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Stern warns teams of trying times ahead

Posted on: February 14, 2009 10:06 pm
 

PHOENIX – David Stern was a barrel of laughs Saturday night at his annual All-Star news conference, and I know why.

Gallows humor.

Yes, Stern has much to be proud of (not the lame H-O-R-S-E competition, mind you). The talent level and interest being generated by his league are such that he should be beaming. Recent rules changes have spread the floor, made the game more perimeter-oriented, increased scoring, and freed the best athletes in all the major American pro sports to showcase their talents.

The Lakers-Celtics rivalry is in full froth. The greatest player in the game, Kobe Bryant, has a legitimate challenger, LeBron James, in a way that Michael Jordan never did at this point in his career. We are still only a few days removed from a stellar week of basketball at Madison Square Garden, which is something no one has been able to say since the Clinton administration.

But trouble is on the horizon. Don’t believe the rosy picture that was painted Saturday by Stern and his negotiating partner, NBA Players Association executive director Billy Hunter. Players, agents, owners, and fans need to be prepared for the worst. That is why Stern, deputy commissioner Adam Silver, and president of league and basketball operations Joel Litvin did not mince words in speaking to the league’s general managers Friday during the rules and competition committee meeting.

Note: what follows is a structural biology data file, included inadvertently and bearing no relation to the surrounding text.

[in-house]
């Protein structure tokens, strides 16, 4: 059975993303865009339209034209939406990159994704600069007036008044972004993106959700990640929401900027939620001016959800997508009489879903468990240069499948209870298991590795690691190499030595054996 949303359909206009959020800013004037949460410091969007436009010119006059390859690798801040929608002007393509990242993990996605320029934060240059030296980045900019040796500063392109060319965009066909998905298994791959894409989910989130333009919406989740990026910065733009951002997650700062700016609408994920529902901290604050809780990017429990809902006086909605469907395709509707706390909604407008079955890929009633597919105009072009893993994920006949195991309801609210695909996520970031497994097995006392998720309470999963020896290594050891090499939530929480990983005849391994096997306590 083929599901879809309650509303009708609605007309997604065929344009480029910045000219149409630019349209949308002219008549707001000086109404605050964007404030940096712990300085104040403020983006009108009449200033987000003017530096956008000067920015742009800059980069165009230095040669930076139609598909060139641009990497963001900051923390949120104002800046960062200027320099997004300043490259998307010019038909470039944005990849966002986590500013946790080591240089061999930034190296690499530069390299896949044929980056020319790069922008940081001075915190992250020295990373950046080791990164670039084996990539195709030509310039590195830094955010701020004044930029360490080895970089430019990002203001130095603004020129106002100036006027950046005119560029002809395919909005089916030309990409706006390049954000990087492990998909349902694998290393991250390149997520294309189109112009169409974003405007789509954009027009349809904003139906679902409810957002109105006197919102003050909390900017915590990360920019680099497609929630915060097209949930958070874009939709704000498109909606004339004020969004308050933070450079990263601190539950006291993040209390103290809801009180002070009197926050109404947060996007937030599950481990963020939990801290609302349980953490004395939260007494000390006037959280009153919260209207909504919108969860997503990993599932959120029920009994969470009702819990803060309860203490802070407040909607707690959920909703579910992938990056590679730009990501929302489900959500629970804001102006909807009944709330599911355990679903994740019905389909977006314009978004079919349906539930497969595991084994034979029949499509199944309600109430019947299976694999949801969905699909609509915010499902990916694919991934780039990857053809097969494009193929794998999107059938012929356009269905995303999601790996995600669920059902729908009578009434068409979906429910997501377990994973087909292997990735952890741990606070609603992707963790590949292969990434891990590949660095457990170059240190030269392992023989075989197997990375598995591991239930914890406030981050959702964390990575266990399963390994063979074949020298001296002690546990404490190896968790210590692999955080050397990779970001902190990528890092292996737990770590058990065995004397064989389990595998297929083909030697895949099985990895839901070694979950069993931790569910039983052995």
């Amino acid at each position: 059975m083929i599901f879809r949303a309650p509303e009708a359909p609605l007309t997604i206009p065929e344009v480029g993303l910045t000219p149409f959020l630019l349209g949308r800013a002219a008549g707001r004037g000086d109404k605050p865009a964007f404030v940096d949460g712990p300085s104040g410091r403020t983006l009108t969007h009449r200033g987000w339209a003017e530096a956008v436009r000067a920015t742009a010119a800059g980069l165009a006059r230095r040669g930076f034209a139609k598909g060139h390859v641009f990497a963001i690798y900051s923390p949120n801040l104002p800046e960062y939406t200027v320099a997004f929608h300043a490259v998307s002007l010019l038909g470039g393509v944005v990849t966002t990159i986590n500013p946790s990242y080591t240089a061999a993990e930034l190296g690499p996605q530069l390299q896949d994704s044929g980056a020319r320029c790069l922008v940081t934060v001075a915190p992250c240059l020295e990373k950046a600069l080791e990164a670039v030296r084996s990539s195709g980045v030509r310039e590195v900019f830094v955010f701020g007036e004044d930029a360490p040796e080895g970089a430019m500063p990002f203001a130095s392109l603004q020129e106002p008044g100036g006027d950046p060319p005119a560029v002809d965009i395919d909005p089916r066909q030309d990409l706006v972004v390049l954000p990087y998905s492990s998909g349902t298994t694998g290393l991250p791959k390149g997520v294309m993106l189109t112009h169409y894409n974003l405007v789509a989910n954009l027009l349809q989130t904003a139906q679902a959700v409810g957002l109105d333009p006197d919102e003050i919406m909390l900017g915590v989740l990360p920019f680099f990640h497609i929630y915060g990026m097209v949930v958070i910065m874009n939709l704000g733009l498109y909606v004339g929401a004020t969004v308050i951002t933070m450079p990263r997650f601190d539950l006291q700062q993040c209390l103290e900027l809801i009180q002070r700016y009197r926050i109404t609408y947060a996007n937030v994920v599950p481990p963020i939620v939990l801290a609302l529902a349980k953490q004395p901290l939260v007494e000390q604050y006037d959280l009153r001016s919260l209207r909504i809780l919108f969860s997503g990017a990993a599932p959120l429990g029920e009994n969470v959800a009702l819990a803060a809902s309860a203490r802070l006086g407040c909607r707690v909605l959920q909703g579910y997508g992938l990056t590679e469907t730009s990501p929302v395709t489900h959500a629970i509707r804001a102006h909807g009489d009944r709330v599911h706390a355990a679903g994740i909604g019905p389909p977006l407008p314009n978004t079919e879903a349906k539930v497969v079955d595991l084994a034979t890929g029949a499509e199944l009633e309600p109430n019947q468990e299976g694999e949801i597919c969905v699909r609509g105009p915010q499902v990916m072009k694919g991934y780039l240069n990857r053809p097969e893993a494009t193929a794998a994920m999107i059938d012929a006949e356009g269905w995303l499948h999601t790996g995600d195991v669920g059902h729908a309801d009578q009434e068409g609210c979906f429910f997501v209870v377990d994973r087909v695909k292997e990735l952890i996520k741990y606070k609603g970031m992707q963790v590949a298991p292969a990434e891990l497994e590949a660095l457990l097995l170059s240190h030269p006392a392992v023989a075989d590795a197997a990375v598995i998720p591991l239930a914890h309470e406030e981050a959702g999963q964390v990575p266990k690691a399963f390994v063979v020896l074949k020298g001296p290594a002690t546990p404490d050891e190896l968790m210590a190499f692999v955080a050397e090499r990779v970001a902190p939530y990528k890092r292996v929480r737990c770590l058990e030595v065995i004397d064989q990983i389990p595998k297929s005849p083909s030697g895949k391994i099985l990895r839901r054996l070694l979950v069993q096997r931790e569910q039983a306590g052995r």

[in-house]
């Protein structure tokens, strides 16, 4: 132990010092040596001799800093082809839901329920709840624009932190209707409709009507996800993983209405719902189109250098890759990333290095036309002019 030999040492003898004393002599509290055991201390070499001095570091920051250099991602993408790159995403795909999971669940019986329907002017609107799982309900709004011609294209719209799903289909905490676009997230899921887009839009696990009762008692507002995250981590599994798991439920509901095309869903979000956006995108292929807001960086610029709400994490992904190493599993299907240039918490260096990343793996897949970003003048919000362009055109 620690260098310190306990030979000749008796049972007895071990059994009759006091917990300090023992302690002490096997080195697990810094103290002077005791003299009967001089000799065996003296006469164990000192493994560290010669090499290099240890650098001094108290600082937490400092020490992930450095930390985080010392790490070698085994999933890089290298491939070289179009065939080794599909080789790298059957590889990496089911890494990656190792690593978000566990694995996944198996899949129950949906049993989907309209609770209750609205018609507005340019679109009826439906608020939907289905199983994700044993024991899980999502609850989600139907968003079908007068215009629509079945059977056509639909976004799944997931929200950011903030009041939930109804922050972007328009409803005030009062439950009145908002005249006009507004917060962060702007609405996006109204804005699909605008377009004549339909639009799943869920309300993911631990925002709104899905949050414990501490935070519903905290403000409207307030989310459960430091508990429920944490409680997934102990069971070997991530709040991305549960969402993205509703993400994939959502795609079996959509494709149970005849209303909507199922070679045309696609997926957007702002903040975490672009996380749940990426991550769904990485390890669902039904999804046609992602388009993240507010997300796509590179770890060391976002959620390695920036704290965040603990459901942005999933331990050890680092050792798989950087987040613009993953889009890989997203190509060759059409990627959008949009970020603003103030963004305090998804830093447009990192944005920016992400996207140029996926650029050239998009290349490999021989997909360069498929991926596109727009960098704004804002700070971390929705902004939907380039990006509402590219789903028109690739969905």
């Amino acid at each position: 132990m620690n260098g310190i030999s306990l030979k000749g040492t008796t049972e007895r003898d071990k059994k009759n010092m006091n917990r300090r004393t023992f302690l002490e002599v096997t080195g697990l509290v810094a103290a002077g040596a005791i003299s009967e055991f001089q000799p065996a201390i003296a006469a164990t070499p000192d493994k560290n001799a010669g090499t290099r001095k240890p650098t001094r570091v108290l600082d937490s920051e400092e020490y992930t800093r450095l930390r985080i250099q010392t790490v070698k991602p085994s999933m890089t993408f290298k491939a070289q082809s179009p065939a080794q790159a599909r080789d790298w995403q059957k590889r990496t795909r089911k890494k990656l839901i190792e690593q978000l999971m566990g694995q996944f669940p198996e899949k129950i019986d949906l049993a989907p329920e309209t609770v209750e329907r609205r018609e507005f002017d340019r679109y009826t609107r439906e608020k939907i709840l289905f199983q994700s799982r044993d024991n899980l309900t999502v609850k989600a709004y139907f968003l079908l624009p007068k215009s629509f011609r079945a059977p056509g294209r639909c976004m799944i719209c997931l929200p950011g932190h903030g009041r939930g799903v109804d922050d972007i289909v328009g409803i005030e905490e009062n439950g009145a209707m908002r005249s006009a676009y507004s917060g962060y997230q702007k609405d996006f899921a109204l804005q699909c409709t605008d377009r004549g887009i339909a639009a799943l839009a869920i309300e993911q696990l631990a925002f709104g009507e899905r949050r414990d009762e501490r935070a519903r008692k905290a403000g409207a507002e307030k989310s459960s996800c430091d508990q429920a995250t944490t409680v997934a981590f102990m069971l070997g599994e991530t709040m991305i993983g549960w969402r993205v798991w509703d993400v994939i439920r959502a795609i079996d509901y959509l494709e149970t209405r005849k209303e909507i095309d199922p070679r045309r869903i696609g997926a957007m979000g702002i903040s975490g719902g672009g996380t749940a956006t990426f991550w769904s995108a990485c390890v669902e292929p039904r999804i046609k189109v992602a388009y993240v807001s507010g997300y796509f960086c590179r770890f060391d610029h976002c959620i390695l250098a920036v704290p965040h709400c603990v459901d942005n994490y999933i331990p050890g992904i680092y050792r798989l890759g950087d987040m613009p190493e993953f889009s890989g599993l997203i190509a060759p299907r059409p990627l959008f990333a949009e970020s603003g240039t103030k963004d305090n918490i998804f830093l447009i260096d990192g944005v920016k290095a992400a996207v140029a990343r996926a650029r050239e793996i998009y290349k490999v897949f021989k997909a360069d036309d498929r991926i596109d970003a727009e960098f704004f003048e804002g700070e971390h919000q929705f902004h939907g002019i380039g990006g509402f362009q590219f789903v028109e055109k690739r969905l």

One person who was present, who requested anonymity, said Stern warned the GMs that while revenue was holding steady for 2008-09, the projections for 2009-10 could be scary. The typical season-ticket renewal rate of 85 percent won’t be close to that, nor will sponsorship renewals. Those decisions for this season were made before the economic tsunami hit.

“Be careful,” is the way the person present at the meeting described Stern’s overall message.

Stern said Saturday night he did not give teams any advice or instructions on how to run their businesses. Silver and Litvin both said “warning” was too strong a word to describe Stern’s address to the GMs, and insisted that no concrete revenue projections were conveyed.

“They know exactly what’s happening,” Stern said. “They know what their finances are. They know what the issues are. We also know that the cap is going to start ... the cap is coming down.”

It was the first time Stern had publicly acknowledged that the salary cap – which is set yearly based on the previous season’s revenue – could be reduced. The red-flag year is 2010-11, which will be based on revenue from 2009-10. That means player salaries will come down, which one team executive said would not necessarily be a bad thing for the sport.

“It’s some much-needed belt-tightening that should’ve happened years ago,” the executive said. “But times were good, everybody was making money, so nobody cared.”

It just so happens that 2011 is when the collective bargaining agreement expires. So it was refreshing to hear Stern and Hunter announce that they’ve already begun hammering out the framework for an extension. It won’t be easy work.